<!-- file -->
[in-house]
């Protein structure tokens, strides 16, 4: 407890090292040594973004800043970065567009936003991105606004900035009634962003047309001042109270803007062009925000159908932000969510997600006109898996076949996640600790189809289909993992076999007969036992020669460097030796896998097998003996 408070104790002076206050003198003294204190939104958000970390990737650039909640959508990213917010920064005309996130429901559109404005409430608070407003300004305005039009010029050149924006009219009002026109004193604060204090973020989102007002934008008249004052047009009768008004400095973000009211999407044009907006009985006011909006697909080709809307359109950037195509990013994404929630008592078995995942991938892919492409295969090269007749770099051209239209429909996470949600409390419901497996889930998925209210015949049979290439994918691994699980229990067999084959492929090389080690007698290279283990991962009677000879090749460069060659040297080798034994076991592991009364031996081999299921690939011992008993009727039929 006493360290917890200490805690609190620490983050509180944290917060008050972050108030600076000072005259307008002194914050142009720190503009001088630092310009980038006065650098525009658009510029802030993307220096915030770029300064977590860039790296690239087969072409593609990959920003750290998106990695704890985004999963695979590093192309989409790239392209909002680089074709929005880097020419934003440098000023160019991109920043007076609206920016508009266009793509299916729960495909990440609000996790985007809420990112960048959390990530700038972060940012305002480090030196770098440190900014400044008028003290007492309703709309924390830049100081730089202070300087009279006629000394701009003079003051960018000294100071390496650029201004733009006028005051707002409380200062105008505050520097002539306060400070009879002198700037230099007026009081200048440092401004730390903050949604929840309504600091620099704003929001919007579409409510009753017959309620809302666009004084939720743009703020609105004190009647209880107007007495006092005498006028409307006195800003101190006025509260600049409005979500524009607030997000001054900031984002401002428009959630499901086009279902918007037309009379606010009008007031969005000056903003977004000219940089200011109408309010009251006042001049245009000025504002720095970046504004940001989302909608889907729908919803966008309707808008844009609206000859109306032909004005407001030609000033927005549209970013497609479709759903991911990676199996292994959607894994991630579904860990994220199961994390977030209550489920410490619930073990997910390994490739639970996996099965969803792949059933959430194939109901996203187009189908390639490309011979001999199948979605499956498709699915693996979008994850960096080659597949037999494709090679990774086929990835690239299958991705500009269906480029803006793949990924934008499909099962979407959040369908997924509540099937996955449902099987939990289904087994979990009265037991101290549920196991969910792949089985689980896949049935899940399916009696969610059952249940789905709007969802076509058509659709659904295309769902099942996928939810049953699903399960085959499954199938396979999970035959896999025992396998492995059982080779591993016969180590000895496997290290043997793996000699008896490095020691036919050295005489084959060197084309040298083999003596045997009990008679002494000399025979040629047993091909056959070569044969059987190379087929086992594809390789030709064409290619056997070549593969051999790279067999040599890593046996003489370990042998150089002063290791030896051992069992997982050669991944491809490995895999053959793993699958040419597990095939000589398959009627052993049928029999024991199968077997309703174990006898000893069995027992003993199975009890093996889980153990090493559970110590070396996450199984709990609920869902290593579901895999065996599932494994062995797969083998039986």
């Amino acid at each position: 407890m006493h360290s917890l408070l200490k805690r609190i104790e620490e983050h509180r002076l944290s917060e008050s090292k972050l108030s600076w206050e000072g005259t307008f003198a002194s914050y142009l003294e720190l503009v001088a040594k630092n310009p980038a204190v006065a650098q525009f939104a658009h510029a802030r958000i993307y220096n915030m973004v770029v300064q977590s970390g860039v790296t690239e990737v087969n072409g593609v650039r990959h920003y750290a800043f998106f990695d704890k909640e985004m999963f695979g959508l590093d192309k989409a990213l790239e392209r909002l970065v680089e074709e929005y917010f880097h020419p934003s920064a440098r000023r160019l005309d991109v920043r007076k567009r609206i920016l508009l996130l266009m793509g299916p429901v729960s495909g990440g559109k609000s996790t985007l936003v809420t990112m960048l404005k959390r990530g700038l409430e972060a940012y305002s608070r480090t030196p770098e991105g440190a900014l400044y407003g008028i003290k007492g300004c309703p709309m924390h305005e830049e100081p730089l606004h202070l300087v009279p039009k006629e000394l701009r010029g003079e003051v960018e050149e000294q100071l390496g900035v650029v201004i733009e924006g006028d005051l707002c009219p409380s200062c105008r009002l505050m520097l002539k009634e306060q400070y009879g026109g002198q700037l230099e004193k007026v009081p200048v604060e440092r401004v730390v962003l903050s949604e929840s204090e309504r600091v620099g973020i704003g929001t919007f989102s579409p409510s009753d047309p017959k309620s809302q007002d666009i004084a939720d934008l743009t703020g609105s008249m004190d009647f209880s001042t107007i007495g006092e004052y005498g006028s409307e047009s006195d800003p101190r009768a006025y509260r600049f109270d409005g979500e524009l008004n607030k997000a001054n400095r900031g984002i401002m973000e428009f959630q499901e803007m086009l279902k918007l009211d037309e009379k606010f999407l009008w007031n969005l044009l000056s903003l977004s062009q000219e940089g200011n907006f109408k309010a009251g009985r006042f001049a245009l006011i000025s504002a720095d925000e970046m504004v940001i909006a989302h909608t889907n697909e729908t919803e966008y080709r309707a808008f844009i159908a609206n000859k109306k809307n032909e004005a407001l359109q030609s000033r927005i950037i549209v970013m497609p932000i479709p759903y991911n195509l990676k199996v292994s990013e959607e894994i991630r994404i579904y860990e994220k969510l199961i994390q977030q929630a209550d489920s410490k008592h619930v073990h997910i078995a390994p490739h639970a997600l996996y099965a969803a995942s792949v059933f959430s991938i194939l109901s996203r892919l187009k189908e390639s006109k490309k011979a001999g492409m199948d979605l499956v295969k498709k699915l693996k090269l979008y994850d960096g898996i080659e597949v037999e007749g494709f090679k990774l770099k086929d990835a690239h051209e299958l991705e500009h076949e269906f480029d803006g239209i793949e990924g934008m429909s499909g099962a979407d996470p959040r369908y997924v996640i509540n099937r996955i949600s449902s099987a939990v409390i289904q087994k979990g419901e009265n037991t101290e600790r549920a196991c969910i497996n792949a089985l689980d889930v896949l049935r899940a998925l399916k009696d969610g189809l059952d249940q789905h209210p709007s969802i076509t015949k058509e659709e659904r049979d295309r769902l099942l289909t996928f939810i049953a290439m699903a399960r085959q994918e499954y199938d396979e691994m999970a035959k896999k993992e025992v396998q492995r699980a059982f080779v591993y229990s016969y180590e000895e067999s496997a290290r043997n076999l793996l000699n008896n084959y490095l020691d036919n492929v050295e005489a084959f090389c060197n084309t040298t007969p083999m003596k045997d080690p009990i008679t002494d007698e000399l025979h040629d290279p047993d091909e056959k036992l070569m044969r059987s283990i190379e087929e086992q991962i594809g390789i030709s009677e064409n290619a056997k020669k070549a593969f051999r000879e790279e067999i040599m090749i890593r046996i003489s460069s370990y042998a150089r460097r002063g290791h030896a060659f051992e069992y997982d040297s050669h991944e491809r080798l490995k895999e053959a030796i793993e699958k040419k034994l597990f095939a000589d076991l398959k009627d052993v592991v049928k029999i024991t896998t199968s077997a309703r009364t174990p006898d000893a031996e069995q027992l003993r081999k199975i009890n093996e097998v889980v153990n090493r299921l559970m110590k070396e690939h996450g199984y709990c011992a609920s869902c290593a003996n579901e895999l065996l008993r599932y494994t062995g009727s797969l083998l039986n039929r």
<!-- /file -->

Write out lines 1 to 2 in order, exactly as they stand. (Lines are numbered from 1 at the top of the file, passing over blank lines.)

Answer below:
[in-house]
């Protein structure tokens, strides 16, 4: 407890090292040594973004800043970065567009936003991105606004900035009634962003047309001042109270803007062009925000159908932000969510997600006109898996076949996640600790189809289909993992076999007969036992020669460097030796896998097998003996 408070104790002076206050003198003294204190939104958000970390990737650039909640959508990213917010920064005309996130429901559109404005409430608070407003300004305005039009010029050149924006009219009002026109004193604060204090973020989102007002934008008249004052047009009768008004400095973000009211999407044009907006009985006011909006697909080709809307359109950037195509990013994404929630008592078995995942991938892919492409295969090269007749770099051209239209429909996470949600409390419901497996889930998925209210015949049979290439994918691994699980229990067999084959492929090389080690007698290279283990991962009677000879090749460069060659040297080798034994076991592991009364031996081999299921690939011992008993009727039929 006493360290917890200490805690609190620490983050509180944290917060008050972050108030600076000072005259307008002194914050142009720190503009001088630092310009980038006065650098525009658009510029802030993307220096915030770029300064977590860039790296690239087969072409593609990959920003750290998106990695704890985004999963695979590093192309989409790239392209909002680089074709929005880097020419934003440098000023160019991109920043007076609206920016508009266009793509299916729960495909990440609000996790985007809420990112960048959390990530700038972060940012305002480090030196770098440190900014400044008028003290007492309703709309924390830049100081730089202070300087009279006629000394701009003079003051960018000294100071390496650029201004733009006028005051707002409380200062105008505050520097002539306060400070009879002198700037230099007026009081200048440092401004730390903050949604929840309504600091620099704003929001919007579409409510009753017959309620809302666009004084939720743009703020609105004190009647209880107007007495006092005498006028409307006195800003101190006025509260600049409005979500524009607030997000001054900031984002401002428009959630499901086009279902918007037309009379606010009008007031969005000056903003977004000219940089200011109408309010009251006042001049245009000025504002720095970046504004940001989302909608889907729908919803966008309707808008844009609206000859109306032909004005407001030609000033927005549209970013497609479709759903991911990676199996292994959607894994991630579904860990994220199961994390977030209550489920410490619930073990997910390994490739639970996996099965969803792949059933959430194939109901996203187009189908390639490309011979001999199948979605499956498709699915693996979008994850960096080659597949037999494709090679990774086929990835690239299958991705500009269906480029803006793949990924934008499909099962979407959040369908997924509540099937996955449902099987939990289904087994979990009265037991101290549920196991969910792949089985689980896949049935899940399916009696969610059952249940789905709007969802076509058509659709659904295309769902099942996928939810049953699903399960085959499954199938396979999970035959896999025992396998492995059982080779591993016969180590000895496997290290043997793996000699008896490095020691036919050295005489084959060197084309040298083999003596045997009990008679002494000399025979040629047993091909056959070569044969059987190379087929086992594809390789030709064409290619056997070549593969051999790279067999040599890593046996003489370990042998150089002063290791030896051992069992997982050669991944491809490995895999053959793993699958040419597990095939000589398959009627052993049928029999024991199968077997309703174990006898000893069995027992003993199975009890093996889980153990090493559970110590070396996450199984709990609920869902290593579901895999065996599932494994062995797969083998039986």